Addressing informal payments in the Greek health system (2018)
The Greek health system is facing major demographic, epidemiological and economic challenges and performance problems due to organizational and operational weaknesses such as pervasive fragmentation in pooling, purchasing and service delivery. Focusing on recommendations for action, this report addresses informal payments (IPs, known as fakel(l)aki/ϕακελακι) on the basis of a literature review; analysis of policy documents; and interviews with 13 key informants. The phenomenon is analysed in the so-called inxit framework (Gaál & McKee, 2004) which understands IPs as a product of health-system failures. The available evidence shows consistently that the bulk of IPs in the Greek health system can be considered informal fees for service, hence policy focus should be shifted from the public sector corruption approach to reform of those health-system characteristics which induce and maintain fee-type IPs. These can be addressed successfully only if reforms aim to eliminate their root causes.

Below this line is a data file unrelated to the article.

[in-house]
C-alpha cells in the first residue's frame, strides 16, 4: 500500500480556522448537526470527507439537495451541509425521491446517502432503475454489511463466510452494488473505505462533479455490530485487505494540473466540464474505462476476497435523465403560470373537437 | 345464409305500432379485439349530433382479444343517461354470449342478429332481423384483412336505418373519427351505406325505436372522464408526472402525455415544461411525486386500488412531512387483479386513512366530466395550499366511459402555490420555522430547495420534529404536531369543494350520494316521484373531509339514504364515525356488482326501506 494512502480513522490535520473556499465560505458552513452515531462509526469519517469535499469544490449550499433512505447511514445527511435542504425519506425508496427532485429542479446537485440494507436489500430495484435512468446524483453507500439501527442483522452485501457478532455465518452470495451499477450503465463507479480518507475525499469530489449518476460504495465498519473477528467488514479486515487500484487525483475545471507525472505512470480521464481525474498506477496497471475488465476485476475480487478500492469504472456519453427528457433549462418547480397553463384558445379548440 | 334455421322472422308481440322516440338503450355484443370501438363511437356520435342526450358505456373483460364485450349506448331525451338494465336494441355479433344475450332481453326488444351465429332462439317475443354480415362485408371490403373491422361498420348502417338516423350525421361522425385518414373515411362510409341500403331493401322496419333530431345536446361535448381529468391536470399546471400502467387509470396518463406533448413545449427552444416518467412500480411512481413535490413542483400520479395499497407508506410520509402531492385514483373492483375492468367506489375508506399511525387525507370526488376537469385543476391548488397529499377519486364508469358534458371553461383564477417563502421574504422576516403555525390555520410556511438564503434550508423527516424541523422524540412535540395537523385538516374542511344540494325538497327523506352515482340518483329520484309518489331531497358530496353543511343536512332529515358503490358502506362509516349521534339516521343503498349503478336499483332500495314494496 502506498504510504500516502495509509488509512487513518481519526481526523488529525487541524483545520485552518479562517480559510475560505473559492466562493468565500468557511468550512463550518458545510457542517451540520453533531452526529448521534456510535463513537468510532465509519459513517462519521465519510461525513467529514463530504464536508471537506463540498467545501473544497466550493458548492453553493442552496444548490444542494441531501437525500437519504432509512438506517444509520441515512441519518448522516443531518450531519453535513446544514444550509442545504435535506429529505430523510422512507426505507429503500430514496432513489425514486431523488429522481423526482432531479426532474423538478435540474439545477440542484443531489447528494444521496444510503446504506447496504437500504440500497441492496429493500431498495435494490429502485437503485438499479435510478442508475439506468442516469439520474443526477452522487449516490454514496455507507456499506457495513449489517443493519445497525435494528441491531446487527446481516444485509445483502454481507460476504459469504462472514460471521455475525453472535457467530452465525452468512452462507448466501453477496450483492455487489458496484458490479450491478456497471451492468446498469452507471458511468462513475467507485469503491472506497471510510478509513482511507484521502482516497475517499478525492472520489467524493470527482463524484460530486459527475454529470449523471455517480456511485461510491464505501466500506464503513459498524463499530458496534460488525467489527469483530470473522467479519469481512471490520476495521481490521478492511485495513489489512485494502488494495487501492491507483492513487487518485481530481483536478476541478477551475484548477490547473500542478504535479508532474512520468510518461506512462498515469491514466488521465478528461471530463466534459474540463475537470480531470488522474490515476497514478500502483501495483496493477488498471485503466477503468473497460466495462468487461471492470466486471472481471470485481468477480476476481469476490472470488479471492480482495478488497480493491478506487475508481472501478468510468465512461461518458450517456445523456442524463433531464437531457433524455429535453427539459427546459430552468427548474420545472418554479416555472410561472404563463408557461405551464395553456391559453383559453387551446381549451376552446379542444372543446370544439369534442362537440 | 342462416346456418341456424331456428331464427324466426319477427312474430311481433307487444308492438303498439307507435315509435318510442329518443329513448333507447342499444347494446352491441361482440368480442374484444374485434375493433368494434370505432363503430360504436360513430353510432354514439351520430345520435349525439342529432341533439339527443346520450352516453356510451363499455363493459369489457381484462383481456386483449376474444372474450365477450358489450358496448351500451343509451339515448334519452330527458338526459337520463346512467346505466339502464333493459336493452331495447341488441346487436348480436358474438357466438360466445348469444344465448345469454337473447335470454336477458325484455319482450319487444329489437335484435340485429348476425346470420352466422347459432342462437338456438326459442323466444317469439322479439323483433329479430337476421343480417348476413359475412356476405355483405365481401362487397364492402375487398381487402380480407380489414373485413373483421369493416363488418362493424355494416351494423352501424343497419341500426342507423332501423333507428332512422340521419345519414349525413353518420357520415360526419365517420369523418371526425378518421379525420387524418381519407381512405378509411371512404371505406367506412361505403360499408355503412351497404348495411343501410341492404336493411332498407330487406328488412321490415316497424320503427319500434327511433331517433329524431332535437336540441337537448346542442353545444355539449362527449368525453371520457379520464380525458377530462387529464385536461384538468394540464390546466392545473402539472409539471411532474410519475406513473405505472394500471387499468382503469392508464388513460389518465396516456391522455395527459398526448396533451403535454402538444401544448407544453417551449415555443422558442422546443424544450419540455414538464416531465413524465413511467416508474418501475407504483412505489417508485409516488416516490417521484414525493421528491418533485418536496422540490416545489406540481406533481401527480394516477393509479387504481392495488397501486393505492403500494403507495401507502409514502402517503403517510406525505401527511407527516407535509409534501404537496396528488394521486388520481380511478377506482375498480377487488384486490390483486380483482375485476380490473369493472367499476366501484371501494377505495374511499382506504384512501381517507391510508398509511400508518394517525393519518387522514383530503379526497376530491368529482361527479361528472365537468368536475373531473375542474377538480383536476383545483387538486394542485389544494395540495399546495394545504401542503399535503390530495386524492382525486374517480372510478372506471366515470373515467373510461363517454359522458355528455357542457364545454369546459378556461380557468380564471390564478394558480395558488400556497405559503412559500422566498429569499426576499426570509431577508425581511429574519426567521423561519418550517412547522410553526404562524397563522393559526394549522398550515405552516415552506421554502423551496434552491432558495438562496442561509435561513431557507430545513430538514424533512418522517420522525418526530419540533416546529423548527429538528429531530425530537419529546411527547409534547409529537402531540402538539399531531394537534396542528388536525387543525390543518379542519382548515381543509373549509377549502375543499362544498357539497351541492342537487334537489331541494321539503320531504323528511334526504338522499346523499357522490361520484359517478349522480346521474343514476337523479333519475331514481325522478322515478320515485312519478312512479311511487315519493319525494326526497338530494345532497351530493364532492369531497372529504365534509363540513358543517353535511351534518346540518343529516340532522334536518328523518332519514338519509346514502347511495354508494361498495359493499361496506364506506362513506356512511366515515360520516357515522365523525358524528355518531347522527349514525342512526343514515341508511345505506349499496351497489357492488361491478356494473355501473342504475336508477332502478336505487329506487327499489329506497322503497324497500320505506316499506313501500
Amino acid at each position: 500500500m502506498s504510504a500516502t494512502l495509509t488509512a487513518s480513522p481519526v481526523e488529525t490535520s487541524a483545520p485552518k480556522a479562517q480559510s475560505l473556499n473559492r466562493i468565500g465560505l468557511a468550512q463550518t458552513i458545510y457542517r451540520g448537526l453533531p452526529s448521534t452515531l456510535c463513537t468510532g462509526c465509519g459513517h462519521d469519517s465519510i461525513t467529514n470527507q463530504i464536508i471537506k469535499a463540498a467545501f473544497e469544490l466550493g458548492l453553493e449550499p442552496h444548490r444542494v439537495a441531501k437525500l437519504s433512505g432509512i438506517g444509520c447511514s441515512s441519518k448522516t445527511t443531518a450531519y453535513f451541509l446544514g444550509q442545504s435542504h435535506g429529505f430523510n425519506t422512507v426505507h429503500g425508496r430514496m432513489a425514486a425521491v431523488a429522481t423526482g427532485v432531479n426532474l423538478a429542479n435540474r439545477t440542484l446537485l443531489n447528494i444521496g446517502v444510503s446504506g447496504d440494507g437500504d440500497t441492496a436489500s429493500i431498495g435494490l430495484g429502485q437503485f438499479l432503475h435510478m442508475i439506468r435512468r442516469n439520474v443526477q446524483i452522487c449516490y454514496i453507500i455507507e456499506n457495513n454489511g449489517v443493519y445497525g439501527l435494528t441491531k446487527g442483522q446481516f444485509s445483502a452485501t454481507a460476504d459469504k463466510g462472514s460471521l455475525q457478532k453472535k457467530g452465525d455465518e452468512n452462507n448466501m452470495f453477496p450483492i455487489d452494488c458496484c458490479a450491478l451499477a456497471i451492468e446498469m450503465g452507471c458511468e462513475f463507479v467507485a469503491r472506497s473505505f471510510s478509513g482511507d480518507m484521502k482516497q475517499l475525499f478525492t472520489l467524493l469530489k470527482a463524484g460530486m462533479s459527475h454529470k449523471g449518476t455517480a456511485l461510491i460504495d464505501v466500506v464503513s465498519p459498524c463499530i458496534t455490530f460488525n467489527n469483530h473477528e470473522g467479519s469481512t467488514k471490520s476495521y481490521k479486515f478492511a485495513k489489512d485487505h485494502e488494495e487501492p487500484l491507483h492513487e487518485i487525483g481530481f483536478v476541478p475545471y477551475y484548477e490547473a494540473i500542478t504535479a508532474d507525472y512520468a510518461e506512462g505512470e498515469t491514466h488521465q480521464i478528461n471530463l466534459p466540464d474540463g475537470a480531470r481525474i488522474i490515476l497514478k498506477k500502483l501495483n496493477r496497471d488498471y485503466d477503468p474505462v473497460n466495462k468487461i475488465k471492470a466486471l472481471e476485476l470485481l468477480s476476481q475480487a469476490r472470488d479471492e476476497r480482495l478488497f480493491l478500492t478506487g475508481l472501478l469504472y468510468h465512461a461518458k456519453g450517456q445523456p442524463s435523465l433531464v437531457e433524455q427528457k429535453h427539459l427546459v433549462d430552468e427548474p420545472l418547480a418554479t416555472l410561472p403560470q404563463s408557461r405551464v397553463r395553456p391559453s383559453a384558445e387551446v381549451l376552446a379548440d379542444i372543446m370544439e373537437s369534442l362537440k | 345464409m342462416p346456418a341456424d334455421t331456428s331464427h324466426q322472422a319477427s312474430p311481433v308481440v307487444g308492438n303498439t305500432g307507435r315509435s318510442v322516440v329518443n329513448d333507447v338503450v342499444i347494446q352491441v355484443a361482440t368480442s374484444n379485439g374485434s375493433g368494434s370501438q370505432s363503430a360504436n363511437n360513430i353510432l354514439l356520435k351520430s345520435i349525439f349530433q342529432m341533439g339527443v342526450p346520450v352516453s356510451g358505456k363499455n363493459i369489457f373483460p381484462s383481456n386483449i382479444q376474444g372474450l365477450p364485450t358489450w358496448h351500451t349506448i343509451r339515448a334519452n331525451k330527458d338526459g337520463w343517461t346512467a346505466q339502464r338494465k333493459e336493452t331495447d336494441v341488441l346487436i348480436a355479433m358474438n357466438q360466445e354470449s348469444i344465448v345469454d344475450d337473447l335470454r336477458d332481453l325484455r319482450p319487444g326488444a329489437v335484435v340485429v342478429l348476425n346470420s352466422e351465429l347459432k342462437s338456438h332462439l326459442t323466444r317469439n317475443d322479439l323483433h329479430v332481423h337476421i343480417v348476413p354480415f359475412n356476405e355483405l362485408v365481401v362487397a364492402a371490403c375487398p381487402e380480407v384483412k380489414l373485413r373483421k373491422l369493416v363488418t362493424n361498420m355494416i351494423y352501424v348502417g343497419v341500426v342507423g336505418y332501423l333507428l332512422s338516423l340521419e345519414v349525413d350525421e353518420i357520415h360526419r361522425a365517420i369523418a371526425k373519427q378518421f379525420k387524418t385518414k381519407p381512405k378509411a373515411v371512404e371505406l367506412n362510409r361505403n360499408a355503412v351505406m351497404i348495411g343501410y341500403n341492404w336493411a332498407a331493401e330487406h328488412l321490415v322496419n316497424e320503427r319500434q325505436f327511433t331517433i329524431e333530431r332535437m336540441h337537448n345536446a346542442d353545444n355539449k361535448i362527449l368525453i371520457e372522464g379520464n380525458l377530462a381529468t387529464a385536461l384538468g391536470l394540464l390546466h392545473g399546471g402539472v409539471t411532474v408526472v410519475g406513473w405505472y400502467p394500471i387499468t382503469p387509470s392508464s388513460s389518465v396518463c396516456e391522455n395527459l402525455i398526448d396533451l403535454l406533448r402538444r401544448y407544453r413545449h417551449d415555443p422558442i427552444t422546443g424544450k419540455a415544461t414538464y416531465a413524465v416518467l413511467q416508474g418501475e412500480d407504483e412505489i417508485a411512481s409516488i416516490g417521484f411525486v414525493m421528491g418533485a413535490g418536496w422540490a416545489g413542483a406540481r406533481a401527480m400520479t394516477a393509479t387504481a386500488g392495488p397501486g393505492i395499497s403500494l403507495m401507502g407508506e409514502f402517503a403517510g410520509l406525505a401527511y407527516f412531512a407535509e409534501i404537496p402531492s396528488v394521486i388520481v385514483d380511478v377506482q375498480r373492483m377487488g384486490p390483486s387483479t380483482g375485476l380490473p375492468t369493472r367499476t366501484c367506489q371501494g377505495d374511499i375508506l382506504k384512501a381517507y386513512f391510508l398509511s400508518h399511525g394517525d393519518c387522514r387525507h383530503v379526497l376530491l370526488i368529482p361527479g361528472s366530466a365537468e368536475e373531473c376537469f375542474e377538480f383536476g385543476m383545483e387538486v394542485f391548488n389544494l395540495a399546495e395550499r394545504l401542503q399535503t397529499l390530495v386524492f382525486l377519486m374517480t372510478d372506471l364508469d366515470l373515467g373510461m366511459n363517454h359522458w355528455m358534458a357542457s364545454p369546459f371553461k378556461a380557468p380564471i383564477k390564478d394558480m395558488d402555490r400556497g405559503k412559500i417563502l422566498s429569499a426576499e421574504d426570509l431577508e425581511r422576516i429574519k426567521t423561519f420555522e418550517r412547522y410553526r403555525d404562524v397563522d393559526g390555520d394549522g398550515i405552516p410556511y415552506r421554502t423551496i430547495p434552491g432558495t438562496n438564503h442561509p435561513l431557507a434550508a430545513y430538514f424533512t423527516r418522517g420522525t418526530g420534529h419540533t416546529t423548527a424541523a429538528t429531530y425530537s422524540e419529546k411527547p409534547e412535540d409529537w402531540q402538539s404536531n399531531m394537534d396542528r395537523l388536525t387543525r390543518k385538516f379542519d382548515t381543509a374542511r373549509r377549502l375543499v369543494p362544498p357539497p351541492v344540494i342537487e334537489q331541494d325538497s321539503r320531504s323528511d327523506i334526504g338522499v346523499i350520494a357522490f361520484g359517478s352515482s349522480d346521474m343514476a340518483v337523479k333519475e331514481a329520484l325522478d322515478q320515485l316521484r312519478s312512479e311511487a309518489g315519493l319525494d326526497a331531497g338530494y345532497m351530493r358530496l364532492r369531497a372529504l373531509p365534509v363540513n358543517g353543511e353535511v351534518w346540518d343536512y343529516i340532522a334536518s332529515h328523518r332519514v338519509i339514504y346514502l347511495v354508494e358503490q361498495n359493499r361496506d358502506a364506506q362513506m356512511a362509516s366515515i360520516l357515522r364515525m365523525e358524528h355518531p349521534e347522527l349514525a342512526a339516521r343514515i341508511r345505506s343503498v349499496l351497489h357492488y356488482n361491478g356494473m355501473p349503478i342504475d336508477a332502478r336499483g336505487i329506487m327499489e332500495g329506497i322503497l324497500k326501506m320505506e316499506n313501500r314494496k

The strategy to address IPs should mix long-term and large-scale health-system reforms which focus on efficiency improvements and reallocate savings to shortage areas – particularly remuneration of health workers – and short-term measures which address the phenomenon directly. Among quick-fix policies, the only viable option appears to be formalization of IPs: removing choice of physician from the publicly financed patient pathway and introducing user charges for those who want to retain this choice. While this may be seen to create a barrier to access, in fact it aims to eliminate the access barrier that IPs create. The political risks of the quick-fix policy should be weighed against the detrimental impact of letting IPs persist, but such risks can be decreased by the application of change management and large-scale system transformation techniques and skills which appear to be critical success factors in driving change in the Greek health system.